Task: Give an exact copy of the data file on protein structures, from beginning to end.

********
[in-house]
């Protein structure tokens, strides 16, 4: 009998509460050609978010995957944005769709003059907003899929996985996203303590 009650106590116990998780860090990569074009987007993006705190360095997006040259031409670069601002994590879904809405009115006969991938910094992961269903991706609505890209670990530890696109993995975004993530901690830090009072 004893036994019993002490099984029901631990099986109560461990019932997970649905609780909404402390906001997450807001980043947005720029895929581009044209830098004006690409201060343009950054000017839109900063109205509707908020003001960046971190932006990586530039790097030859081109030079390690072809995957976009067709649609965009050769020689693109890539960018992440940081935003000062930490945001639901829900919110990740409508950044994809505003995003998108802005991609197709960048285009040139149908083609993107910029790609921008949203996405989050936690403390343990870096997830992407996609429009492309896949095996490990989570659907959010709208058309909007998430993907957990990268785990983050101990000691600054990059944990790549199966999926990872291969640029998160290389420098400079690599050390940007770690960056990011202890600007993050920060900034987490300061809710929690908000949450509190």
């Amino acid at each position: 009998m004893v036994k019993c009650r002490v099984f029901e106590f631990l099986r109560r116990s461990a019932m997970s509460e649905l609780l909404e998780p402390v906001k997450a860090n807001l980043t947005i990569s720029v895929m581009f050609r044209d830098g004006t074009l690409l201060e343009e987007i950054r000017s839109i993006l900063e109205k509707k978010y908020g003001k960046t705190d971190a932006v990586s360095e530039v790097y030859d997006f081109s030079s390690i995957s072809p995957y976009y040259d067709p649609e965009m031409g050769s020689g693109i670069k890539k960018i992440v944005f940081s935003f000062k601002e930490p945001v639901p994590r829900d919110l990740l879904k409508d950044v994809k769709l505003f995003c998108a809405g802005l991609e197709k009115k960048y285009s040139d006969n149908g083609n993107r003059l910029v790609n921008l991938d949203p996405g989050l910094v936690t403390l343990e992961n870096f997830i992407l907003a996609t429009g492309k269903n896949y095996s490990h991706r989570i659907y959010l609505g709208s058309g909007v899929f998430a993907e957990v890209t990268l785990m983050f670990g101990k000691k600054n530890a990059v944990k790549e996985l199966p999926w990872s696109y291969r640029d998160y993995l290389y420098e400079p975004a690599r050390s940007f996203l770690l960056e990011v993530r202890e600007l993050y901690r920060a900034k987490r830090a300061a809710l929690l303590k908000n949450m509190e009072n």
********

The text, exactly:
[in-house]
């Protein structure tokens, strides 16, 4: 009998509460050609978010995957944005769709003059907003899929996985996203303590 009650106590116990998780860090990569074009987007993006705190360095997006040259031409670069601002994590879904809405009115006969991938910094992961269903991706609505890209670990530890696109993995975004993530901690830090009072 004893036994019993002490099984029901631990099986109560461990019932997970649905609780909404402390906001997450807001980043947005720029895929581009044209830098004006690409201060343009950054000017839109900063109205509707908020003001960046971190932006990586530039790097030859081109030079390690072809995957976009067709649609965009050769020689693109890539960018992440940081935003000062930490945001639901829900919110990740409508950044994809505003995003998108802005991609197709960048285009040139149908083609993107910029790609921008949203996405989050936690403390343990870096997830992407996609429009492309896949095996490990989570659907959010709208058309909007998430993907957990990268785990983050101990000691600054990059944990790549199966999926990872291969640029998160290389420098400079690599050390940007770690960056990011202890600007993050920060900034987490300061809710929690908000949450509190």
């Amino acid at each position: 009998m004893v036994k019993c009650r002490v099984f029901e106590f631990l099986r109560r116990s461990a019932m997970s509460e649905l609780l909404e998780p402390v906001k997450a860090n807001l980043t947005i990569s720029v895929m581009f050609r044209d830098g004006t074009l690409l201060e343009e987007i950054r000017s839109i993006l900063e109205k509707k978010y908020g003001k960046t705190d971190a932006v990586s360095e530039v790097y030859d997006f081109s030079s390690i995957s072809p995957y976009y040259d067709p649609e965009m031409g050769s020689g693109i670069k890539k960018i992440v944005f940081s935003f000062k601002e930490p945001v639901p994590r829900d919110l990740l879904k409508d950044v994809k769709l505003f995003c998108a809405g802005l991609e197709k009115k960048y285009s040139d006969n149908g083609n993107r003059l910029v790609n921008l991938d949203p996405g989050l910094v936690t403390l343990e992961n870096f997830i992407l907003a996609t429009g492309k269903n896949y095996s490990h991706r989570i659907y959010l609505g709208s058309g909007v899929f998430a993907e957990v890209t990268l785990m983050f670990g101990k000691k600054n530890a990059v944990k790549e996985l199966p999926w990872s696109y291969r640029d998160y993995l290389y420098e400079p975004a690599r050390s940007f996203l770690l960056e990011v993530r202890e600007l993050y901690r920060a900034k987490r830090a300061a809710l929690l303590k908000n949450m509190e009072n």